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Wednesday, June 7, 2023

Boyd: Separating the real from the fake for democracy’s sake

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I know it seems like ages ago, but Jan. 6 wasn’t even a year ago.

Typical of America’s short attention span, many have moved on and forgotten all about the day democracy almost fell. I don’t say that hyperbolically because that was the intent of the insurrectionists.

After the shock wore off, the spin began almost immediately. Many of those on the right started placing blame at antifa, Black Lives Matter, other left-wing activists and Nancy Pelosi for the attempted coup.

It worked.

A poll by Public Religion Research Institute released in September found 61% of Republicans blame the liberals and left-wing activists for the Jan. 6 insurrection. Now, we watched this unfold.

We know why people stormed the Capitol: They wanted to overturn the election in favor of former President Donald Trump. They thought the election was stolen, and in their minds, they were there to right a wrong and felt starting a revolution is the American way. Yet, a significant number of Americans choose not to believe what they saw and heard but what someone told them. A testament to the power of persuasion. If you say something enough it becomes true even if it’s not.

Fox News hosts played a major role in spinning the story. Early on they planted seeds of infiltration by antifa and the FBI. They played on people’s intelligence and gaslit Americans at every opportunity.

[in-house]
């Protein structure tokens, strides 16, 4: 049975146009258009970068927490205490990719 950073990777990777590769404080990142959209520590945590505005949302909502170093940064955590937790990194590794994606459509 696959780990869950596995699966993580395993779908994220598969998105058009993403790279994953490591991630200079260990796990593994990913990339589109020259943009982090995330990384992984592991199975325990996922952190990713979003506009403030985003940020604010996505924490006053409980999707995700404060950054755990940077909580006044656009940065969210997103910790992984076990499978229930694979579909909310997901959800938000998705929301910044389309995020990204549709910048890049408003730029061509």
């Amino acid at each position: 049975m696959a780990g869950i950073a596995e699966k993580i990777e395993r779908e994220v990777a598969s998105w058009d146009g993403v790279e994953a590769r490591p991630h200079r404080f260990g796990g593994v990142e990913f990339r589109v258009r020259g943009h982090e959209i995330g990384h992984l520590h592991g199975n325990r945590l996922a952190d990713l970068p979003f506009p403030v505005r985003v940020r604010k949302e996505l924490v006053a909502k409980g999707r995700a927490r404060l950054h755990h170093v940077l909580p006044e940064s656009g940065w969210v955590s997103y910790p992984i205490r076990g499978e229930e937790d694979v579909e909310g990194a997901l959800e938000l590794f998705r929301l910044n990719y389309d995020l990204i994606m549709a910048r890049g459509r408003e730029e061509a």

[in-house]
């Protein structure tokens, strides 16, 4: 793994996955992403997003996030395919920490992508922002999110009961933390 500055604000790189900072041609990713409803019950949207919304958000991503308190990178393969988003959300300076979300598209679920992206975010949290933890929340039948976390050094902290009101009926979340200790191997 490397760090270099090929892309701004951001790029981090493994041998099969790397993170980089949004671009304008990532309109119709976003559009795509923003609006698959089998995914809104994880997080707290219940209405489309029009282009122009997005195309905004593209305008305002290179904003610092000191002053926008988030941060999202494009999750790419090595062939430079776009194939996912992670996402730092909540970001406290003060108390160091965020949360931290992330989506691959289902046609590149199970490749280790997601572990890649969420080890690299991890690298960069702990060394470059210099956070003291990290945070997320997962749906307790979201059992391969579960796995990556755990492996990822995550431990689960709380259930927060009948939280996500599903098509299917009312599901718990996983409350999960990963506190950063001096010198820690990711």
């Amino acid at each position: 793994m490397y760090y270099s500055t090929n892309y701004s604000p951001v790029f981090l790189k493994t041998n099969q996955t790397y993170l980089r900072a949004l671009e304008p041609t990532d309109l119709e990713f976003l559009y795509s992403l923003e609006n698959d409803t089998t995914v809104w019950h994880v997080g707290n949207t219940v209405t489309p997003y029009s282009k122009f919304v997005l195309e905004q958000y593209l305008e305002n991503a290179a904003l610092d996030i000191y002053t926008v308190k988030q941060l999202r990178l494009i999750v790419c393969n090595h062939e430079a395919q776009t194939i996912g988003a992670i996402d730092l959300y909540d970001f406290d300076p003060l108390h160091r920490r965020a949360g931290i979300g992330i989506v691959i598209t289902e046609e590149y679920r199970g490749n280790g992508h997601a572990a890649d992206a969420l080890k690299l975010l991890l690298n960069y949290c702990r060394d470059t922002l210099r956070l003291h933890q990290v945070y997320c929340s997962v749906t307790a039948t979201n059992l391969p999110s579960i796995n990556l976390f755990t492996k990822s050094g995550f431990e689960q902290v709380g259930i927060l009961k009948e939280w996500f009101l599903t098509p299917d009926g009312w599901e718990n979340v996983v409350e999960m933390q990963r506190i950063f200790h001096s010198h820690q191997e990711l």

It turns out those TV personalities over at Fox knew what this was all along — an insurrection — and they pleaded with Trump to put an end to the madness.

Thanks to subpoenaed documents from former chief of staff Mark Meadows, we know several Fox TV hosts sent text messages to Meadows illustrating they were clear the events happening on the Capitol were wrong and needed to be quelled — immediately.

“Mark, the president needs to tell people in the Capitol to go home,” texted Laura Ingraham, host of “The Ingraham Angle.” “This is hurting all of us. He is destroying his legacy.”

Sean Hannity, who hosts an eponymous show, wanted to know if Trump could come on the air and give a statement to encourage people to leave the Capitol.

He did encourage them to go there, imploring supporters to “march” to the Capitol and “fight like hell.”

“Fox & Friends” host Brian Kilmeade’s text to Meadows read: “Please get him on TV. Destroying everything you have accomplished.”

Fox is already playing mind games, saying these people are TV personalities not journalists. This is true. I know this, but most Americans don’t make that delineation. These people are on a news channel, so they’re journalists. I can’t say 24/7 news is at fault because C-SPAN doesn’t have this issue, but I will say this is part of the problem with news as entertainment. Keeping people entertained 24/7 is a hard job, and this is where personality comes into play.

The fact that they want to entertain more than inform is the difference between a TV host/personality and a journalist. A journalist’s job is to inform the public of what government is doing. Does that mean there aren’t entertainment journalists or a journalist can’t have personality and be entertaining? Of course not, but there’s a line, real journalists know it and endeavor not to cross it. Media oversight of government and an informed public are hallmarks of democracy.

The lack of actual journalism has consequences. Americans don’t receive the news they need, and the news they do receive is filtered through political bias. It’s why this idea of a stolen election hasn’t dissipated. It’s just as strong as ever. It’s why this country feels more divided than it has in a very long time. You have those purporting to be journalists fanning the flames of discontent while real journalists are standing up for democracy for all.

Who will win this war for America’s soul? Only time will tell, but I’m glad I’m on the right side.

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